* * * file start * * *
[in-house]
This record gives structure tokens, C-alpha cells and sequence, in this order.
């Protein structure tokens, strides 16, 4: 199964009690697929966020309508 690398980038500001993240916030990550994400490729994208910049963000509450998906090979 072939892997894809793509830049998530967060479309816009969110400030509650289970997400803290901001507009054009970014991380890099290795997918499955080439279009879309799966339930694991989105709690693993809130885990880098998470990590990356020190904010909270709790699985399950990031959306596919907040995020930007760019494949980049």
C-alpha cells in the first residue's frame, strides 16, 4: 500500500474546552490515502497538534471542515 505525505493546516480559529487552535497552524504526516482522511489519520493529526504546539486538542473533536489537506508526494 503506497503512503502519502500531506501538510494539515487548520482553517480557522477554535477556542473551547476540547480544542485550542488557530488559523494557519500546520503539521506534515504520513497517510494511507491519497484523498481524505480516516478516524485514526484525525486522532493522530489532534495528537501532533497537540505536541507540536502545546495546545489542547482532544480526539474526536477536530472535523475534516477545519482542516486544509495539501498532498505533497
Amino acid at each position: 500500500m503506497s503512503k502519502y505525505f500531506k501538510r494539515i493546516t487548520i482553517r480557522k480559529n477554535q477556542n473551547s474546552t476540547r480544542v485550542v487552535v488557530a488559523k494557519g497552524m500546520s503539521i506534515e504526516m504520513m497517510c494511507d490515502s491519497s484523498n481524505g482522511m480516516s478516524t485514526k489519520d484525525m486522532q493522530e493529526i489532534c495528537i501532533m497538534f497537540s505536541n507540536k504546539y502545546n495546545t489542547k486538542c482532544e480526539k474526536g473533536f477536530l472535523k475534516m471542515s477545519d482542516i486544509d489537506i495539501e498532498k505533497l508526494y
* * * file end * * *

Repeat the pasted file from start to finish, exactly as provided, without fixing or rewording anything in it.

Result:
[in-house]
This record gives structure tokens, C-alpha cells and sequence, in this order.
């Protein structure tokens, strides 16, 4: 199964009690697929966020309508 690398980038500001993240916030990550994400490729994208910049963000509450998906090979 072939892997894809793509830049998530967060479309816009969110400030509650289970997400803290901001507009054009970014991380890099290795997918499955080439279009879309799966339930694991989105709690693993809130885990880098998470990590990356020190904010909270709790699985399950990031959306596919907040995020930007760019494949980049």
C-alpha cells in the first residue's frame, strides 16, 4: 500500500474546552490515502497538534471542515 505525505493546516480559529487552535497552524504526516482522511489519520493529526504546539486538542473533536489537506508526494 503506497503512503502519502500531506501538510494539515487548520482553517480557522477554535477556542473551547476540547480544542485550542488557530488559523494557519500546520503539521506534515504520513497517510494511507491519497484523498481524505480516516478516524485514526484525525486522532493522530489532534495528537501532533497537540505536541507540536502545546495546545489542547482532544480526539474526536477536530472535523475534516477545519482542516486544509495539501498532498505533497
Amino acid at each position: 500500500m503506497s503512503k502519502y505525505f500531506k501538510r494539515i493546516t487548520i482553517r480557522k480559529n477554535q477556542n473551547s474546552t476540547r480544542v485550542v487552535v488557530a488559523k494557519g497552524m500546520s503539521i506534515e504526516m504520513m497517510c494511507d490515502s491519497s484523498n481524505g482522511m480516516s478516524t485514526k489519520d484525525m486522532q493522530e493529526i489532534c495528537i501532533m497538534f497537540s505536541n507540536k504546539y502545546n495546545t489542547k486538542c482532544e480526539k474526536g473533536f477536530l472535523k475534516m471542515s477545519d482542516i486544509d489537506i495539501e498532498k505533497l508526494y